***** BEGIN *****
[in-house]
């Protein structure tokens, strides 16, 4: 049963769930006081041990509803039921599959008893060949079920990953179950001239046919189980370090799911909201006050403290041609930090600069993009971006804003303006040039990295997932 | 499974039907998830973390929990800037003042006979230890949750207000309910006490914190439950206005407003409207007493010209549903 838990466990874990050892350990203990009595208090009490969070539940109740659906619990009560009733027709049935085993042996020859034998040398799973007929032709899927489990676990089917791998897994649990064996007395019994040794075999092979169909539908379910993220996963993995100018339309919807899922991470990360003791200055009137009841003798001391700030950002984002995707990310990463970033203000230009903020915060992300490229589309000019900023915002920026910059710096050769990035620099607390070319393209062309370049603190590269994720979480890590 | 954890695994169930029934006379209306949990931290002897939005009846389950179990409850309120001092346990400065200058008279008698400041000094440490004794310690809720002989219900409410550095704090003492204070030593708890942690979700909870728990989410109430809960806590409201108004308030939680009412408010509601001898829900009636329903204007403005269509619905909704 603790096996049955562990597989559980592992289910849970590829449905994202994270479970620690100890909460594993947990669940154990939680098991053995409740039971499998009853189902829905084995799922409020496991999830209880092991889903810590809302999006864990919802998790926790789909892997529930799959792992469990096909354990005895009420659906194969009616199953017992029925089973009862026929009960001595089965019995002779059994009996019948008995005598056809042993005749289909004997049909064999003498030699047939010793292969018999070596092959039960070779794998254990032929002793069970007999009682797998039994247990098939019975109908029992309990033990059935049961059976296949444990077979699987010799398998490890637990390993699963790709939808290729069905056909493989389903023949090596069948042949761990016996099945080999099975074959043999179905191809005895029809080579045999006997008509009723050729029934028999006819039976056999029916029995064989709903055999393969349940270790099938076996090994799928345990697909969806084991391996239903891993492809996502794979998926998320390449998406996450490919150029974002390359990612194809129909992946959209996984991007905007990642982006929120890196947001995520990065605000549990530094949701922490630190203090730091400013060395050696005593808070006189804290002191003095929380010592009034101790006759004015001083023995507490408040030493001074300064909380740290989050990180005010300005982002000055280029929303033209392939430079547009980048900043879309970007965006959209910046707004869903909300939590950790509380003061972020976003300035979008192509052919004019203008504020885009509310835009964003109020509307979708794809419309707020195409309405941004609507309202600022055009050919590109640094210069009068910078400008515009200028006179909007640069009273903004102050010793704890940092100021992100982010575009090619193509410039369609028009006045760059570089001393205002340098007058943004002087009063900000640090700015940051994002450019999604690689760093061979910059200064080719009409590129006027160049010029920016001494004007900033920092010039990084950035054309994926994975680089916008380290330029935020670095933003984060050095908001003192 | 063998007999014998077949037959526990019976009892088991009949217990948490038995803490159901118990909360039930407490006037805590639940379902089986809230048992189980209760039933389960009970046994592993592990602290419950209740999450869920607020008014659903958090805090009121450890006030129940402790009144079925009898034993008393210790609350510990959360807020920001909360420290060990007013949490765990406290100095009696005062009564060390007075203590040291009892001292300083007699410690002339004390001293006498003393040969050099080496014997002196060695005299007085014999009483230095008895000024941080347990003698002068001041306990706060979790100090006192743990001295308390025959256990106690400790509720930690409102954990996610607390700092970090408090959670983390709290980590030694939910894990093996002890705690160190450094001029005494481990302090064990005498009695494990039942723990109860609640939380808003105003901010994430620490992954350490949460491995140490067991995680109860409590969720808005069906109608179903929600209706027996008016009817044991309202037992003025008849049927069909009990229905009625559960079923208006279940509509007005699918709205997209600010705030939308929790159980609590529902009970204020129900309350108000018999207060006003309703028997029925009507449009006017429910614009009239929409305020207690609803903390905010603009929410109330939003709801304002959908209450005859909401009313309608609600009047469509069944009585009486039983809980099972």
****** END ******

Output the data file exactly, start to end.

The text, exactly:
[in-house]
């Protein structure tokens, strides 16, 4: 049963769930006081041990509803039921599959008893060949079920990953179950001239046919189980370090799911909201006050403290041609930090600069993009971006804003303006040039990295997932 | 499974039907998830973390929990800037003042006979230890949750207000309910006490914190439950206005407003409207007493010209549903 838990466990874990050892350990203990009595208090009490969070539940109740659906619990009560009733027709049935085993042996020859034998040398799973007929032709899927489990676990089917791998897994649990064996007395019994040794075999092979169909539908379910993220996963993995100018339309919807899922991470990360003791200055009137009841003798001391700030950002984002995707990310990463970033203000230009903020915060992300490229589309000019900023915002920026910059710096050769990035620099607390070319393209062309370049603190590269994720979480890590 | 954890695994169930029934006379209306949990931290002897939005009846389950179990409850309120001092346990400065200058008279008698400041000094440490004794310690809720002989219900409410550095704090003492204070030593708890942690979700909870728990989410109430809960806590409201108004308030939680009412408010509601001898829900009636329903204007403005269509619905909704 603790096996049955562990597989559980592992289910849970590829449905994202994270479970620690100890909460594993947990669940154990939680098991053995409740039971499998009853189902829905084995799922409020496991999830209880092991889903810590809302999006864990919802998790926790789909892997529930799959792992469990096909354990005895009420659906194969009616199953017992029925089973009862026929009960001595089965019995002779059994009996019948008995005598056809042993005749289909004997049909064999003498030699047939010793292969018999070596092959039960070779794998254990032929002793069970007999009682797998039994247990098939019975109908029992309990033990059935049961059976296949444990077979699987010799398998490890637990390993699963790709939808290729069905056909493989389903023949090596069948042949761990016996099945080999099975074959043999179905191809005895029809080579045999006997008509009723050729029934028999006819039976056999029916029995064989709903055999393969349940270790099938076996090994799928345990697909969806084991391996239903891993492809996502794979998926998320390449998406996450490919150029974002390359990612194809129909992946959209996984991007905007990642982006929120890196947001995520990065605000549990530094949701922490630190203090730091400013060395050696005593808070006189804290002191003095929380010592009034101790006759004015001083023995507490408040030493001074300064909380740290989050990180005010300005982002000055280029929303033209392939430079547009980048900043879309970007965006959209910046707004869903909300939590950790509380003061972020976003300035979008192509052919004019203008504020885009509310835009964003109020509307979708794809419309707020195409309405941004609507309202600022055009050919590109640094210069009068910078400008515009200028006179909007640069009273903004102050010793704890940092100021992100982010575009090619193509410039369609028009006045760059570089001393205002340098007058943004002087009063900000640090700015940051994002450019999604690689760093061979910059200064080719009409590129006027160049010029920016001494004007900033920092010039990084950035054309994926994975680089916008380290330029935020670095933003984060050095908001003192 | 063998007999014998077949037959526990019976009892088991009949217990948490038995803490159901118990909360039930407490006037805590639940379902089986809230048992189980209760039933389960009970046994592993592990602290419950209740999450869920607020008014659903958090805090009121450890006030129940402790009144079925009898034993008393210790609350510990959360807020920001909360420290060990007013949490765990406290100095009696005062009564060390007075203590040291009892001292300083007699410690002339004390001293006498003393040969050099080496014997002196060695005299007085014999009483230095008895000024941080347990003698002068001041306990706060979790100090006192743990001295308390025959256990106690400790509720930690409102954990996610607390700092970090408090959670983390709290980590030694939910894990093996002890705690160190450094001029005494481990302090064990005498009695494990039942723990109860609640939380808003105003901010994430620490992954350490949460491995140490067991995680109860409590969720808005069906109608179903929600209706027996008016009817044991309202037992003025008849049927069909009990229905009625559960079923208006279940509509007005699918709205997209600010705030939308929790159980609590529902009970204020129900309350108000018999207060006003309703028997029925009507449009006017429910614009009239929409305020207690609803903390905010603009929410109330939003709801304002959908209450005859909401009313309608609600009047469509069944009585009486039983809980099972």